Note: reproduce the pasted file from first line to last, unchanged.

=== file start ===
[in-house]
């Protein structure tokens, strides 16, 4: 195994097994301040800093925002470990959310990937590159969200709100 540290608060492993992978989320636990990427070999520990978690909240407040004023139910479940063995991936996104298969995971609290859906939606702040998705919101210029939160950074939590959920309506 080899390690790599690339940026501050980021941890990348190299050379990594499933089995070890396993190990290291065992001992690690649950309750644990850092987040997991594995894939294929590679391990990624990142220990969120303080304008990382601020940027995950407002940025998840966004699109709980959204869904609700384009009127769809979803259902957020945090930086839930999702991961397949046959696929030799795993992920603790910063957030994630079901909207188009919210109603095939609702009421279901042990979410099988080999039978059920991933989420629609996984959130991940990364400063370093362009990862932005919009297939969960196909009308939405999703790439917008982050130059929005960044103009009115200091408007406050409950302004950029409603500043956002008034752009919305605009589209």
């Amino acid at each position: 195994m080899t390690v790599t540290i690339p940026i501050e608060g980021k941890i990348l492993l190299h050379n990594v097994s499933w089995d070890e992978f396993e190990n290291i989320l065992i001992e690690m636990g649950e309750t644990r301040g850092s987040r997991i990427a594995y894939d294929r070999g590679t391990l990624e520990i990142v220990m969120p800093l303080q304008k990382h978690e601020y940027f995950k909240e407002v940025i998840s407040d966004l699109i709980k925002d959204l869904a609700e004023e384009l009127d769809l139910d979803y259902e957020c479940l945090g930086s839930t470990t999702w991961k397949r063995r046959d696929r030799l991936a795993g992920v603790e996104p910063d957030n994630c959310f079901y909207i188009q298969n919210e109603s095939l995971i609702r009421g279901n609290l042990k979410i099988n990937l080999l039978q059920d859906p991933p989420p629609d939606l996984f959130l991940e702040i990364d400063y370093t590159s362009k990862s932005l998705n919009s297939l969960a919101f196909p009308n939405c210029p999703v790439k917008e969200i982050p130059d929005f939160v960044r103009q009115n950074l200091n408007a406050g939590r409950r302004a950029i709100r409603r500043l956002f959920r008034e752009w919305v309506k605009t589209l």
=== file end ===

[in-house]
């Protein structure tokens, strides 16, 4: 195994097994301040800093925002470990959310990937590159969200709100 540290608060492993992978989320636990990427070999520990978690909240407040004023139910479940063995991936996104298969995971609290859906939606702040998705919101210029939160950074939590959920309506 080899390690790599690339940026501050980021941890990348190299050379990594499933089995070890396993190990290291065992001992690690649950309750644990850092987040997991594995894939294929590679391990990624990142220990969120303080304008990382601020940027995950407002940025998840966004699109709980959204869904609700384009009127769809979803259902957020945090930086839930999702991961397949046959696929030799795993992920603790910063957030994630079901909207188009919210109603095939609702009421279901042990979410099988080999039978059920991933989420629609996984959130991940990364400063370093362009990862932005919009297939969960196909009308939405999703790439917008982050130059929005960044103009009115200091408007406050409950302004950029409603500043956002008034752009919305605009589209």
């Amino acid at each position: 195994m080899t390690v790599t540290i690339p940026i501050e608060g980021k941890i990348l492993l190299h050379n990594v097994s499933w089995d070890e992978f396993e190990n290291i989320l065992i001992e690690m636990g649950e309750t644990r301040g850092s987040r997991i990427a594995y894939d294929r070999g590679t391990l990624e520990i990142v220990m969120p800093l303080q304008k990382h978690e601020y940027f995950k909240e407002v940025i998840s407040d966004l699109i709980k925002d959204l869904a609700e004023e384009l009127d769809l139910d979803y259902e957020c479940l945090g930086s839930t470990t999702w991961k397949r063995r046959d696929r030799l991936a795993g992920v603790e996104p910063d957030n994630c959310f079901y909207i188009q298969n919210e109603s095939l995971i609702r009421g279901n609290l042990k979410i099988n990937l080999l039978q059920d859906p991933p989420p629609d939606l996984f959130l991940e702040i990364d400063y370093t590159s362009k990862s932005l998705n919009s297939l969960a919101f196909p009308n939405c210029p999703v790439k917008e969200i982050p130059d929005f939160v960044r103009q009115n950074l200091n408007a406050g939590r409950r302004a950029i709100r409603r500043l956002f959920r008034e752009w919305v309506k605009t589209l």